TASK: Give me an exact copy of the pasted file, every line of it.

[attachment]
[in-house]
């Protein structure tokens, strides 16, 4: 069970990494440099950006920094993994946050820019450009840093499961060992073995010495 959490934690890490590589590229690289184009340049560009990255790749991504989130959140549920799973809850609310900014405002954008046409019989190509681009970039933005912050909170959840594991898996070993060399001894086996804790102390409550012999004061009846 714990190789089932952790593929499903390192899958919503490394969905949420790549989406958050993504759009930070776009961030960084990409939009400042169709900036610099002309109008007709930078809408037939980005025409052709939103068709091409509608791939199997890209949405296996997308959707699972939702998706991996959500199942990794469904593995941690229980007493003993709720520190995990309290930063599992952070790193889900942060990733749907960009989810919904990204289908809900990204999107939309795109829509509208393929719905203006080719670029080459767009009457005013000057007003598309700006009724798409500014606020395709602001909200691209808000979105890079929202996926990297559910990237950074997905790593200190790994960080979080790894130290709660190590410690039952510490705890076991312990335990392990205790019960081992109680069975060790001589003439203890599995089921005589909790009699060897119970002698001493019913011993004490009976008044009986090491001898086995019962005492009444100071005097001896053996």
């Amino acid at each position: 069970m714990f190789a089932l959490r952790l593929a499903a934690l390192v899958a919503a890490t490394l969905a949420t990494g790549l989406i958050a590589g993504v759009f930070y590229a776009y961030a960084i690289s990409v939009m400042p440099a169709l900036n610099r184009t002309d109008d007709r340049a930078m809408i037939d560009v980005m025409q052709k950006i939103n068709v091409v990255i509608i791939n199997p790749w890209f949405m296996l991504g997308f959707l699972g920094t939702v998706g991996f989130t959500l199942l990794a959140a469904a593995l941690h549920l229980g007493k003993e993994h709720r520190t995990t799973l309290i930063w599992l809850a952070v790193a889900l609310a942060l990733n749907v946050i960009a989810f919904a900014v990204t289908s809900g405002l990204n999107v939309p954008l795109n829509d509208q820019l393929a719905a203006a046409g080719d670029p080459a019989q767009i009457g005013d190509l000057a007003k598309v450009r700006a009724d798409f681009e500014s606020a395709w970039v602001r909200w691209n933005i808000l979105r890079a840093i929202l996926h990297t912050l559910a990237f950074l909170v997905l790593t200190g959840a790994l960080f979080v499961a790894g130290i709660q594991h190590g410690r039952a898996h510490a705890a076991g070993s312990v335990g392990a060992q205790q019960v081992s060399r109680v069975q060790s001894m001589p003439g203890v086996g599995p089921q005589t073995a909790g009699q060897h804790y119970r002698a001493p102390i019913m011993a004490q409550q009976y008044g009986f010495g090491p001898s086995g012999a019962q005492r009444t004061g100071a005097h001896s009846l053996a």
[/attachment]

[in-house]
């Protein structure tokens, strides 16, 4: 069970990494440099950006920094993994946050820019450009840093499961060992073995010495 959490934690890490590589590229690289184009340049560009990255790749991504989130959140549920799973809850609310900014405002954008046409019989190509681009970039933005912050909170959840594991898996070993060399001894086996804790102390409550012999004061009846 714990190789089932952790593929499903390192899958919503490394969905949420790549989406958050993504759009930070776009961030960084990409939009400042169709900036610099002309109008007709930078809408037939980005025409052709939103068709091409509608791939199997890209949405296996997308959707699972939702998706991996959500199942990794469904593995941690229980007493003993709720520190995990309290930063599992952070790193889900942060990733749907960009989810919904990204289908809900990204999107939309795109829509509208393929719905203006080719670029080459767009009457005013000057007003598309700006009724798409500014606020395709602001909200691209808000979105890079929202996926990297559910990237950074997905790593200190790994960080979080790894130290709660190590410690039952510490705890076991312990335990392990205790019960081992109680069975060790001589003439203890599995089921005589909790009699060897119970002698001493019913011993004490009976008044009986090491001898086995019962005492009444100071005097001896053996």
């Amino acid at each position: 069970m714990f190789a089932l959490r952790l593929a499903a934690l390192v899958a919503a890490t490394l969905a949420t990494g790549l989406i958050a590589g993504v759009f930070y590229a776009y961030a960084i690289s990409v939009m400042p440099a169709l900036n610099r184009t002309d109008d007709r340049a930078m809408i037939d560009v980005m025409q052709k950006i939103n068709v091409v990255i509608i791939n199997p790749w890209f949405m296996l991504g997308f959707l699972g920094t939702v998706g991996f989130t959500l199942l990794a959140a469904a593995l941690h549920l229980g007493k003993e993994h709720r520190t995990t799973l309290i930063w599992l809850a952070v790193a889900l609310a942060l990733n749907v946050i960009a989810f919904a900014v990204t289908s809900g405002l990204n999107v939309p954008l795109n829509d509208q820019l393929a719905a203006a046409g080719d670029p080459a019989q767009i009457g005013d190509l000057a007003k598309v450009r700006a009724d798409f681009e500014s606020a395709w970039v602001r909200w691209n933005i808000l979105r890079a840093i929202l996926h990297t912050l559910a990237f950074l909170v997905l790593t200190g959840a790994l960080f979080v499961a790894g130290i709660q594991h190590g410690r039952a898996h510490a705890a076991g070993s312990v335990g392990a060992q205790q019960v081992s060399r109680v069975q060790s001894m001589p003439g203890v086996g599995p089921q005589t073995a909790g009699q060897h804790y119970r002698a001493p102390i019913m011993a004490q409550q009976y008044g009986f010495g090491p001898s086995g012999a019962q005492r009444t004061g100071a005097h001896s009846l053996a």